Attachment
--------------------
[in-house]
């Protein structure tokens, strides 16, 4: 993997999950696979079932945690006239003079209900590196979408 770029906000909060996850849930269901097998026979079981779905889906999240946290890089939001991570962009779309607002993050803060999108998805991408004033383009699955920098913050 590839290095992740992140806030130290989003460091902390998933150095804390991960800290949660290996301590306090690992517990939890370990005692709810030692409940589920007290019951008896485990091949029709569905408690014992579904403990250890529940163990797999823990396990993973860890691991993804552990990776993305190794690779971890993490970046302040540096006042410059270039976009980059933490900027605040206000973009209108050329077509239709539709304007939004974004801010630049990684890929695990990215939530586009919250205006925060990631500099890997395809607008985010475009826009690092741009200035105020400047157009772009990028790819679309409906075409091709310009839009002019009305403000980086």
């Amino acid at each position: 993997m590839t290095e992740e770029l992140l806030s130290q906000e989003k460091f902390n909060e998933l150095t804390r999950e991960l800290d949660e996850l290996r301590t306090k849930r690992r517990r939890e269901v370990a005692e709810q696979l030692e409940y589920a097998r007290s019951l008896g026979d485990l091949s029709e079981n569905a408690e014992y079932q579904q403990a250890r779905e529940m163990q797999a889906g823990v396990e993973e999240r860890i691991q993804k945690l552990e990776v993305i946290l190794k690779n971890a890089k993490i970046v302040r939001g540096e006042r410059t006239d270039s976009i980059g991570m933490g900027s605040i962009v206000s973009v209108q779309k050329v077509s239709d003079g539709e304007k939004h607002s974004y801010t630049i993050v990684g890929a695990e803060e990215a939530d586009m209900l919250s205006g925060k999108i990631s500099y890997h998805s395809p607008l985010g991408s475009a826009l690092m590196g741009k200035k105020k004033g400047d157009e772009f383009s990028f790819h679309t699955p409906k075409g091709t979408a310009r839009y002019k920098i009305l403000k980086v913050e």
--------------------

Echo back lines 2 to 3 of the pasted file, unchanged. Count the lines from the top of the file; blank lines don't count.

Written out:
């Protein structure tokens, strides 16, 4: 993997999950696979079932945690006239003079209900590196979408 770029906000909060996850849930269901097998026979079981779905889906999240946290890089939001991570962009779309607002993050803060999108998805991408004033383009699955920098913050 590839290095992740992140806030130290989003460091902390998933150095804390991960800290949660290996301590306090690992517990939890370990005692709810030692409940589920007290019951008896485990091949029709569905408690014992579904403990250890529940163990797999823990396990993973860890691991993804552990990776993305190794690779971890993490970046302040540096006042410059270039976009980059933490900027605040206000973009209108050329077509239709539709304007939004974004801010630049990684890929695990990215939530586009919250205006925060990631500099890997395809607008985010475009826009690092741009200035105020400047157009772009990028790819679309409906075409091709310009839009002019009305403000980086």
């Amino acid at each position: 993997m590839t290095e992740e770029l992140l806030s130290q906000e989003k460091f902390n909060e998933l150095t804390r999950e991960l800290d949660e996850l290996r301590t306090k849930r690992r517990r939890e269901v370990a005692e709810q696979l030692e409940y589920a097998r007290s019951l008896g026979d485990l091949s029709e079981n569905a408690e014992y079932q579904q403990a250890r779905e529940m163990q797999a889906g823990v396990e993973e999240r860890i691991q993804k945690l552990e990776v993305i946290l190794k690779n971890a890089k993490i970046v302040r939001g540096e006042r410059t006239d270039s976009i980059g991570m933490g900027s605040i962009v206000s973009v209108q779309k050329v077509s239709d003079g539709e304007k939004h607002s974004y801010t630049i993050v990684g890929a695990e803060e990215a939530d586009m209900l919250s205006g925060k999108i990631s500099y890997h998805s395809p607008l985010g991408s475009a826009l690092m590196g741009k200035k105020k004033g400047d157009e772009f383009s990028f790819h679309t699955p409906k075409g091709t979408a310009r839009y002019k920098i009305l403000k980086v913050e």